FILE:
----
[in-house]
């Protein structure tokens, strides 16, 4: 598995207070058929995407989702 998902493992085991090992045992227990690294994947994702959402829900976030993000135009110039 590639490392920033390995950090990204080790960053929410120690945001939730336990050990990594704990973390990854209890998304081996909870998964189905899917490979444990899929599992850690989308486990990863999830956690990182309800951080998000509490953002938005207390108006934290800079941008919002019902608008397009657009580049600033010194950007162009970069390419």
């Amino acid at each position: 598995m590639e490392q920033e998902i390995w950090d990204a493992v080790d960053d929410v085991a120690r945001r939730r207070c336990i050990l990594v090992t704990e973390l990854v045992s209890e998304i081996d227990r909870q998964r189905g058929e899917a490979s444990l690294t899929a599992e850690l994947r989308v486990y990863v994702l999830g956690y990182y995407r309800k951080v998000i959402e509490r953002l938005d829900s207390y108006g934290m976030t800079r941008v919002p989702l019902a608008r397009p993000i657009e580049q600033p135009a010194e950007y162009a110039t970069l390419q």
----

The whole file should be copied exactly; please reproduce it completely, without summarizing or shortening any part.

[in-house]
């Protein structure tokens, strides 16, 4: 598995207070058929995407989702 998902493992085991090992045992227990690294994947994702959402829900976030993000135009110039 590639490392920033390995950090990204080790960053929410120690945001939730336990050990990594704990973390990854209890998304081996909870998964189905899917490979444990899929599992850690989308486990990863999830956690990182309800951080998000509490953002938005207390108006934290800079941008919002019902608008397009657009580049600033010194950007162009970069390419």
């Amino acid at each position: 598995m590639e490392q920033e998902i390995w950090d990204a493992v080790d960053d929410v085991a120690r945001r939730r207070c336990i050990l990594v090992t704990e973390l990854v045992s209890e998304i081996d227990r909870q998964r189905g058929e899917a490979s444990l690294t899929a599992e850690l994947r989308v486990y990863v994702l999830g956690y990182y995407r309800k951080v998000i959402e509490r953002l938005d829900s207390y108006g934290m976030t800079r941008v919002p989702l019902a608008r397009p993000i657009e580049q600033p135009a010194e950007y162009a110039t970069l390419q």